VOLUME 13 OCTOBER 1996 NUMBER 10
Equipment Field Test Report:BY JOHN MILLER
Zenith Trans-Oceanic Performance Test
John Miller compares the 1958 Zenith Trans-Oceanic with a modern digital readout shortwave receiver. Based on listening tests, ranging from AM broadcasting to the 13-meter SW band, his conclusions may surprise you. This article was first published in the newsletter of the Mid-South Antique Radio Collectors, "Old Radio Times," in the fall of 1994. (Editor)
A few months ago I was wandering through an antique mall when I spotted a stack of old National Geographic magazines. As I browsed through an issue from 1958, I saw an ad for Zenith's first transistorized Trans-Oceanic, the Royal 1000. I guess the thing that really got my attention was the price of this radio -- $250 in 1958!
My next stop happened to be Layman's Vintage Radios, where collecting friend Terry Layman showed me some of his new acquisitions. As I followed the path of radios into his overflow room, I spotted a Royal 1000 on the floor. The magazine ad was fresh in my mind as I looked the set over, or I probably would have ignored it altogether.
While not in the best condition cosmetically, when we popped in some batteries, the set seemed to work fairly well. Since Terry already had another one at his house, he talked me into taking this one home with me. This is a very solid and well-made radio, and as I made some initial listening checks, it performed much better than I had expected.
An ad for the Zenith All-Transistor Trans-Oceanic in "National Geographic," December 1957.
To rate how well this radio performs, I thought it would be fun to compare it with a modern shortwave receiver. The radio I used for this comparison is a Sangean 803A (also sold as a Realistic DX-440), a highly rated, mid-sized, portable, shortwave receiver that has a comparable list price of around $250. While not an exhaustive test, I spent a couple of evenings DXing with each radio, comparing reception, signal strength, and selectivity. For a fair test I did not use an outside aerial, but extended the built-in vertical antenna on each radio to the maximum length.
I put a fresh set of batteries in each radio (6 D cells for the Sangean and 9 for the Zenith) and began the test on the standard broadcast band. One of the first things I noticed was a little better tone quality in the Zenith, but the Sangean can put out more treble, which sometimes makes a very weak broadcast easier to understand. Both radios tuned through the broadcast band very well with each radio having the selectivity to tune adjacent stations at 760, 770 and 780 kHz. Both radios were also sensitive enough to tune a wide variety of weak signals equally well, both inside and outside the U. S.
Next came the 2-4 MHz band. Although the Zenith was slightly better at picking up the National Bureau of Standards station WWV at 2.5 MHz, the Sangean had the Zenith beat on SSB signals because it has a BFO that the Zenith lacks.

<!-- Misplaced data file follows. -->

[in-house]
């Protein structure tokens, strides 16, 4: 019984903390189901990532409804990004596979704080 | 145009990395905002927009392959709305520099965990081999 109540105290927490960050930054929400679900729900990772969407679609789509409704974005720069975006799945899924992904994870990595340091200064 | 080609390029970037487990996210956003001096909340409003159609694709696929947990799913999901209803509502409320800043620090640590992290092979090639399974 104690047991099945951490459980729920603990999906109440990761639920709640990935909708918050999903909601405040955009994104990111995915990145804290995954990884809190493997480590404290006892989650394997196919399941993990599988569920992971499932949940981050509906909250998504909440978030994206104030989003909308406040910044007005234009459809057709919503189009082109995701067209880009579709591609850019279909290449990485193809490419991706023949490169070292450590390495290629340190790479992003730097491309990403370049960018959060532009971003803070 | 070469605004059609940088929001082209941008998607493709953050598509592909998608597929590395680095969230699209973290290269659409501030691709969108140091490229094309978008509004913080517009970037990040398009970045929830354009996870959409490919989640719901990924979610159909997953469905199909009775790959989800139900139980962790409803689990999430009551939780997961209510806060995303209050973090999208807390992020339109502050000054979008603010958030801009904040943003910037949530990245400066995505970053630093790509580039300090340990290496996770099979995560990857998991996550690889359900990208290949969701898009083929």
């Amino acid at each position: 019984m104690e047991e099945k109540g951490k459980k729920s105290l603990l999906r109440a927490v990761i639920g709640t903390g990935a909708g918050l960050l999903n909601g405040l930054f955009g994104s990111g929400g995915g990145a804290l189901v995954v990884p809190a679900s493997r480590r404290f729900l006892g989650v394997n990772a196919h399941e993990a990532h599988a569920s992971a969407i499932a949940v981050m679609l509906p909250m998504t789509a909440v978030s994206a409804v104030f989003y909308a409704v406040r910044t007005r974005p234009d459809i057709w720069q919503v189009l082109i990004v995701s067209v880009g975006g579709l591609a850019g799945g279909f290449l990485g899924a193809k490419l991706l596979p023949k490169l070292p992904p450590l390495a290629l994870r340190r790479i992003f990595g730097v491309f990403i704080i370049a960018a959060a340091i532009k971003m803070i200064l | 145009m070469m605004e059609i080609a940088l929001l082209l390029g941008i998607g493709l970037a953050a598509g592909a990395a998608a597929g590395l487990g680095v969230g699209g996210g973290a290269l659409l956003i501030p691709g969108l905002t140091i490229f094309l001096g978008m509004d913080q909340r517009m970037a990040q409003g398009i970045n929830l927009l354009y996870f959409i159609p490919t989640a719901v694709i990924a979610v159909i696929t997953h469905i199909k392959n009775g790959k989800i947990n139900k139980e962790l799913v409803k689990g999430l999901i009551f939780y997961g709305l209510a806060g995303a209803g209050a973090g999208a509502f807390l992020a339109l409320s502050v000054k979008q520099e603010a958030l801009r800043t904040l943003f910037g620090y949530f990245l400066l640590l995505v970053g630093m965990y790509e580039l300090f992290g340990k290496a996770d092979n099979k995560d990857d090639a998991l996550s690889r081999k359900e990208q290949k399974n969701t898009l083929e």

Both radios performed well on the 4-9 MHz band, but on the 31-meter band I noticed a couple of differences. The BBC, at both 9.515 MHz and a very weak signal around 9.424 MHz, sounded better on the Zenith; however, when I tuned in a very weak station at 9.750 MHz and a very strong adjacent station at 9.755 MHz, the Sangean displayed better selectivity. The Sangean has a digital tuner that can tune in increments of 1 kHz, so has an edge over the Zenith in tuning ease.
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On the remaining bands -- 25 meters, 16 meters, and 13 meters -- the results were about the same. The Zenith came in with better sensitivity while the digital tuner in the Sangean was easier to time and was more selective.
The sturdy Royal 1000 weighs in at about 13 pounds and measures approximately 12.5" x 10" x 5". The Sangean weighs 4 pounds and measures approximately 11.5" x 6.5" x 2.5". Thus, the Zenith is a little larger and heavier than the Sangean, but as an old radio collector I've never discriminated against the size and weight of a radio!
The digital tuner and 1 kHz tuning increments give the Sangean the edge in tuning ease over the Zenith. The Zenith could, however, still tune in any station I was able to pick up with the Sangean. In addition, the Zenith seemed a bit more sensiive, and a few of the weaker stations sounded better on it.
While the Sangean is a fine radio and has more features, such as FM, SSB, seek, memory, digital tuning, signal meter, etc., I was surprised to see how well the Zenith compared. This 36-year-old shortwave radio is a quality built unit that makes DXing a lot of fun.
I enjoy this Zenith because in 1958 my first grade allowance of 25 cents a week would never allow me access to such a radio. Since this was a fairly expensive radio, owners tended to take care of them and kept them around rather than throwing them away. Thus, these radios don't seem very hard to find (yet). At radio meets I've seen several for sale in excellent condition for about $100. If you scrounge around your local garage sales and flea markets, you might find one locally at a more modest price.
(John Miller, 3426 Coldstream Ct., Lexington, KY 40517)